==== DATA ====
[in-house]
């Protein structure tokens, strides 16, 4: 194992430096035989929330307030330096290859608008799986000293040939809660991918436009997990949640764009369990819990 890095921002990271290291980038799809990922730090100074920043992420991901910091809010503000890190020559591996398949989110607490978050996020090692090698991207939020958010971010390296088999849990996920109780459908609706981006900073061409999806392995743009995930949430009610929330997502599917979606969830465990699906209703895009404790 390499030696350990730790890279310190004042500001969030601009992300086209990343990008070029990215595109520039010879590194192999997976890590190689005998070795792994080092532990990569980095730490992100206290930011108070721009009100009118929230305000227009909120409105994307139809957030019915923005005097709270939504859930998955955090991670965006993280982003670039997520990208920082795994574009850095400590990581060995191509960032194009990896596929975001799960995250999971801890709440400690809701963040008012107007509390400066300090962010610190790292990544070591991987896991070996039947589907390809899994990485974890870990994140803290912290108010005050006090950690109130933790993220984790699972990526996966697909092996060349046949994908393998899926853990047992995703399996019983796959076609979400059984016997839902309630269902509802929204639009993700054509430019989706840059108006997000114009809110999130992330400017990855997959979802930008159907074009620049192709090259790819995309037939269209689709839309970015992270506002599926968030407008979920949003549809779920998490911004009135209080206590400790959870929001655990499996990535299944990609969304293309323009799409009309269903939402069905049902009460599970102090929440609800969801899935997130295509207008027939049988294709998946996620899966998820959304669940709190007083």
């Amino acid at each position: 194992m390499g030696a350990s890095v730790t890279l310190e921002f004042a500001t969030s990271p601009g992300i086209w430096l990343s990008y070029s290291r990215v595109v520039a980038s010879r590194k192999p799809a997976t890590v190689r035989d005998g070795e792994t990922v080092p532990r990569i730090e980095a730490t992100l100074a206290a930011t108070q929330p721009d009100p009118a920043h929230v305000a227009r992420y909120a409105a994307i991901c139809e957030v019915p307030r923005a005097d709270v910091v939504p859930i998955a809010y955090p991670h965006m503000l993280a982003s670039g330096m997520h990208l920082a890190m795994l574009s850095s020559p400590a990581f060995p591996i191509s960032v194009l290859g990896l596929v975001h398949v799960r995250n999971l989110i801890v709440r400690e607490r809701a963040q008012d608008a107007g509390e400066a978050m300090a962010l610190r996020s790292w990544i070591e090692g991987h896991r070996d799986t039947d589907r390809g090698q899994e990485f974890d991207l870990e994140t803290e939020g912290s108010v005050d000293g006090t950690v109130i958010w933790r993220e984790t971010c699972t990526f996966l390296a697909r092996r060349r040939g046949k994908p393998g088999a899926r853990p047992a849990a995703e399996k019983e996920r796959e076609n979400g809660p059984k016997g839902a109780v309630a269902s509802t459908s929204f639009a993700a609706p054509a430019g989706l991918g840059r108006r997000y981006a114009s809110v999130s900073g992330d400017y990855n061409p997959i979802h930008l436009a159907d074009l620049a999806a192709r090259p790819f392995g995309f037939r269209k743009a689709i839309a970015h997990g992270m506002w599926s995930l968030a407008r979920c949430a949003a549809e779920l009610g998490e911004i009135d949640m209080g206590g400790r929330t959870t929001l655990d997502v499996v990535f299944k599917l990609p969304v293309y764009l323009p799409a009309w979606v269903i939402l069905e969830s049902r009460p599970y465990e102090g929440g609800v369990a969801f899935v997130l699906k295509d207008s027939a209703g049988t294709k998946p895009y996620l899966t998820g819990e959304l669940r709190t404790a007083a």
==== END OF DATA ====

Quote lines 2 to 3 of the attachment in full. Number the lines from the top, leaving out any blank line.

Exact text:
């Protein structure tokens, strides 16, 4: 194992430096035989929330307030330096290859608008799986000293040939809660991918436009997990949640764009369990819990 890095921002990271290291980038799809990922730090100074920043992420991901910091809010503000890190020559591996398949989110607490978050996020090692090698991207939020958010971010390296088999849990996920109780459908609706981006900073061409999806392995743009995930949430009610929330997502599917979606969830465990699906209703895009404790 390499030696350990730790890279310190004042500001969030601009992300086209990343990008070029990215595109520039010879590194192999997976890590190689005998070795792994080092532990990569980095730490992100206290930011108070721009009100009118929230305000227009909120409105994307139809957030019915923005005097709270939504859930998955955090991670965006993280982003670039997520990208920082795994574009850095400590990581060995191509960032194009990896596929975001799960995250999971801890709440400690809701963040008012107007509390400066300090962010610190790292990544070591991987896991070996039947589907390809899994990485974890870990994140803290912290108010005050006090950690109130933790993220984790699972990526996966697909092996060349046949994908393998899926853990047992995703399996019983796959076609979400059984016997839902309630269902509802929204639009993700054509430019989706840059108006997000114009809110999130992330400017990855997959979802930008159907074009620049192709090259790819995309037939269209689709839309970015992270506002599926968030407008979920949003549809779920998490911004009135209080206590400790959870929001655990499996990535299944990609969304293309323009799409009309269903939402069905049902009460599970102090929440609800969801899935997130295509207008027939049988294709998946996620899966998820959304669940709190007083």
């Amino acid at each position: 194992m390499g030696a350990s890095v730790t890279l310190e921002f004042a500001t969030s990271p601009g992300i086209w430096l990343s990008y070029s290291r990215v595109v520039a980038s010879r590194k192999p799809a997976t890590v190689r035989d005998g070795e792994t990922v080092p532990r990569i730090e980095a730490t992100l100074a206290a930011t108070q929330p721009d009100p009118a920043h929230v305000a227009r992420y909120a409105a994307i991901c139809e957030v019915p307030r923005a005097d709270v910091v939504p859930i998955a809010y955090p991670h965006m503000l993280a982003s670039g330096m997520h990208l920082a890190m795994l574009s850095s020559p400590a990581f060995p591996i191509s960032v194009l290859g990896l596929v975001h398949v799960r995250n999971l989110i801890v709440r400690e607490r809701a963040q008012d608008a107007g509390e400066a978050m300090a962010l610190r996020s790292w990544i070591e090692g991987h896991r070996d799986t039947d589907r390809g090698q899994e990485f974890d991207l870990e994140t803290e939020g912290s108010v005050d000293g006090t950690v109130i958010w933790r993220e984790t971010c699972t990526f996966l390296a697909r092996r060349r040939g046949k994908p393998g088999a899926r853990p047992a849990a995703e399996k019983e996920r796959e076609n979400g809660p059984k016997g839902a109780v309630a269902s509802t459908s929204f639009a993700a609706p054509a430019g989706l991918g840059r108006r997000y981006a114009s809110v999130s900073g992330d400017y990855n061409p997959i979802h930008l436009a159907d074009l620049a999806a192709r090259p790819f392995g995309f037939r269209k743009a689709i839309a970015h997990g992270m506002w599926s995930l968030a407008r979920c949430a949003a549809e779920l009610g998490e911004i009135d949640m209080g206590g400790r929330t959870t929001l655990d997502v499996v990535f299944k599917l990609p969304v293309y764009l323009p799409a009309w979606v269903i939402l069905e969830s049902r009460p599970y465990e102090g929440g609800v369990a969801f899935v997130l699906k295509d207008s027939a209703g049988t294709k998946p895009y996620l899966t998820g819990e959304l669940r709190t404790a007083a």